Wow.  What a weak year for "great" films.  I mean, on the commercial side, Hollywood produced some gems with "Iron Man," "Kung Fu Panda," "Tropic Thunder," "Forgetting Sarah Marshall," "Wanted" and "Baby Mama," but the films that reached for more?

Yeesh.

For comparison sake, check out my top ten of 2007.

10. "Superbad"

9. "Once"

8. "I'm Not There"

7. "Broken English"

6. "4 Months, 3 Weeks and Two Days"

5. "There Will Be Blood"

4. "The Diving Bell and the Butterfly"

3. "The Assassination of Jesse James by the Coward Robert Ford"

2. "No Country for Old Men"

1. "Atonement"

To be honest, I'm guessing maybe four of the following would bump of any of those films this year.  In any event, here's a rundown of a disappointing and odd year for filmmaking overall.

10 “Boy A
Andrew Garfield gives a stunning and heartbreaking performance in a flick that the Weinstein Company completely dumped over the summer (not that it was the only one).

9 “The Wackness”
In my opinion, the best period 90s flick released so far (for the subway dream sequence alone) and a compelling second film for talented director Jonathan Levine.  Sigh, if only anyone but Sony Pictures Classics had released it.

8 “Vicky Cristina Barcelona”
Woody Allen’s best comedy since “Bullets Over Broadway” and an argument for him to keep making films overseas after the dreadful “Cassandra’s Dream” and “Scoop.” The affection for it grows as time rolls on.

7 “U2 3D
Quite simply, the most visually arresting experience I had in a movie in 2008.  Even if you’re not a fan of the band (and who isn't?), it’s hard not to become enthralled with the hypnotic visual delight in front of you.  Would be a midnight movie staple if the 3D machines were more affordable (are you listening Nuart?).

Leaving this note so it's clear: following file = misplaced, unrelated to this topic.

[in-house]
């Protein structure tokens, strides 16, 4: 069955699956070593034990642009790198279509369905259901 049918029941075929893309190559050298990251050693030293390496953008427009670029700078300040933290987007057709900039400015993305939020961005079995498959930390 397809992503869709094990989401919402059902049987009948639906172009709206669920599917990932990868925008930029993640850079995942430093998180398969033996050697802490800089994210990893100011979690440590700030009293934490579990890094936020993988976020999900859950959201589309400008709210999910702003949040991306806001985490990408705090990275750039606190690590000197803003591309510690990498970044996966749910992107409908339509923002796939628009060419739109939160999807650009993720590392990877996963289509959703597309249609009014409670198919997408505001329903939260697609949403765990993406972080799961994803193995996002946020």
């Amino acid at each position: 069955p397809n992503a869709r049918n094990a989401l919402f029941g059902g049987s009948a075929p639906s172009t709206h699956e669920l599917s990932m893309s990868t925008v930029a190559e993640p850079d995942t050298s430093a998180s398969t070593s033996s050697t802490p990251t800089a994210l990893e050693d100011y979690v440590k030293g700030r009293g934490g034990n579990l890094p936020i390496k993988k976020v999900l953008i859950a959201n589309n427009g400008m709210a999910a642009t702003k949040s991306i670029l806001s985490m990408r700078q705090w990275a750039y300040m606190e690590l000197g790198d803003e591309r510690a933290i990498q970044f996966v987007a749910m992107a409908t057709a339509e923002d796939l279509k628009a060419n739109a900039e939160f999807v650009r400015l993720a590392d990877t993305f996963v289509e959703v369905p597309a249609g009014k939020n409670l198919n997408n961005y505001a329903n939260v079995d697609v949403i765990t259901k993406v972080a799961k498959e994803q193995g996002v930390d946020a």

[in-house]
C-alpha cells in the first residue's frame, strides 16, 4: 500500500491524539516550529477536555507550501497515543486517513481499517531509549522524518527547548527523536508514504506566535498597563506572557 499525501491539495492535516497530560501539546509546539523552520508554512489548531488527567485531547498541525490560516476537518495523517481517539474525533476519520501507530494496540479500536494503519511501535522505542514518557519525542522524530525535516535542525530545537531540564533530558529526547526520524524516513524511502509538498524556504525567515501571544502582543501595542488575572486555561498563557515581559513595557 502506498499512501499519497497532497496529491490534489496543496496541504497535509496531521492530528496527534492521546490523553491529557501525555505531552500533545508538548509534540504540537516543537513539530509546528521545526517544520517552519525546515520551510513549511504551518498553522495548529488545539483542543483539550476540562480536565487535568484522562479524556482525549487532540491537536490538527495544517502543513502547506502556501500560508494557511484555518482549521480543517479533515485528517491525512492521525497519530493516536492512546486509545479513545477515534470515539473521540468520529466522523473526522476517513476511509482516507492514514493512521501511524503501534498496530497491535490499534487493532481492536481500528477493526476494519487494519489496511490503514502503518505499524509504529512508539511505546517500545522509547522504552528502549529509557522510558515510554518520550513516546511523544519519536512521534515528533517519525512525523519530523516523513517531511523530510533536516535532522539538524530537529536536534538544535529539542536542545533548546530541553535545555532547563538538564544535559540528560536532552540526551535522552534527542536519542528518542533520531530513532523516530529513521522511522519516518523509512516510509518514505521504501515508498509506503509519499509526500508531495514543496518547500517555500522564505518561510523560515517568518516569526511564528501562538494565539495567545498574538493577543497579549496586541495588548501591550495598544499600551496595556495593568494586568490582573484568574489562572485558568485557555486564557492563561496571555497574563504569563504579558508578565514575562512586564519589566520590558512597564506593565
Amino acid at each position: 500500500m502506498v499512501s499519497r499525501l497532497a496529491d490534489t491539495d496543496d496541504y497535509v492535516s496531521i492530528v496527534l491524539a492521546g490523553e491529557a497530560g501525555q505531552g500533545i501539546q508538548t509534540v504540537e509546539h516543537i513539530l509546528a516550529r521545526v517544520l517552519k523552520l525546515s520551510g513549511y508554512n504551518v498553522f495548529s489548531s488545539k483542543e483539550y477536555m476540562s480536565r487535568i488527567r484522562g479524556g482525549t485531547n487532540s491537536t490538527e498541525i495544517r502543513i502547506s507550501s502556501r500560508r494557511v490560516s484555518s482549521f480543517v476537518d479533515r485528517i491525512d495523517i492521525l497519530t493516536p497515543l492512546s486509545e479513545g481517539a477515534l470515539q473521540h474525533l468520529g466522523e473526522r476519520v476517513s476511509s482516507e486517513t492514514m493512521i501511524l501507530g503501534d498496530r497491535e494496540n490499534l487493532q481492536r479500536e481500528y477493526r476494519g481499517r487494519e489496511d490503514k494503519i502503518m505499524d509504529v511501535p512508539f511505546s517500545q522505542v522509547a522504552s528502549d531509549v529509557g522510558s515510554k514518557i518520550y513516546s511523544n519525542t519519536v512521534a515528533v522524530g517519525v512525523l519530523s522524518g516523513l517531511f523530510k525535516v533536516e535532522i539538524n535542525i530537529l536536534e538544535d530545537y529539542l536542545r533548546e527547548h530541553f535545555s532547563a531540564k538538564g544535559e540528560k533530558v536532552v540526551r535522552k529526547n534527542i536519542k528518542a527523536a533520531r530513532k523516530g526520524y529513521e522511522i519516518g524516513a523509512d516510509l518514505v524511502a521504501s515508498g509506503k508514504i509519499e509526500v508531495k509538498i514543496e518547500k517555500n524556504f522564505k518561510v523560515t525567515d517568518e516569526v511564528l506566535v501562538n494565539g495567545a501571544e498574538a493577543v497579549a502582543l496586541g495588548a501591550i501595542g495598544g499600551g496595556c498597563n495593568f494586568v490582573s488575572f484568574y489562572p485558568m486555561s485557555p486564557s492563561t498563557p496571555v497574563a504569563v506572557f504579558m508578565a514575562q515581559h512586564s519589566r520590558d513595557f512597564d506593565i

6 “The Wrestler
Powerhouse performances by Mickey Rourke and Marisa Tomei fuel this realistic tale of a former pro wrestler who can’t give it up.  Aronofsky goes gritty and reminds everyone that he’s probably one of America’s top five filmmakers.

5 “Let the Right One In”
Besides “The Dark Knight,” there was no film more visually haunting than this moving tale of a young boy enthralled by his vampire neighbor.  We could only dream the next “Twilight” films would aim for this level of artistic excellence, let alone achieve it.

4 “Frost/Nixon
One of the few films that completely transcends its stage beginnings (unlike, say, “Doubt”).  The cast is pitch perfect and while it may seem like a backhanded compliment in some ways, it’s the best film Ron Howard has ever directed.

3 “Slumdog Millionaire
A surprise that has lived up to the hype.  Director Danny Boyle has infused this underdog Indian story with his signature kinetic style and in doing so created a universal wonder.

2 “The Reader
On the island on this one, but it’s good to be alone sometimes.  Kate Winslet has never been better in one of the most emotionally moving films in years.

1 “The Dark Knight”
Not a fluke. Not a joke.  Not over-hyped geek love. “Knight” has moments and performances that will be studied at film schools, played on AFI TV specials and be engrained in the pop culture zeitgeist for decades for one reason and one reason only: it’s simply great.

All good films for sure, but here's hoping 2009 provides more candidates to get enthusiastic about.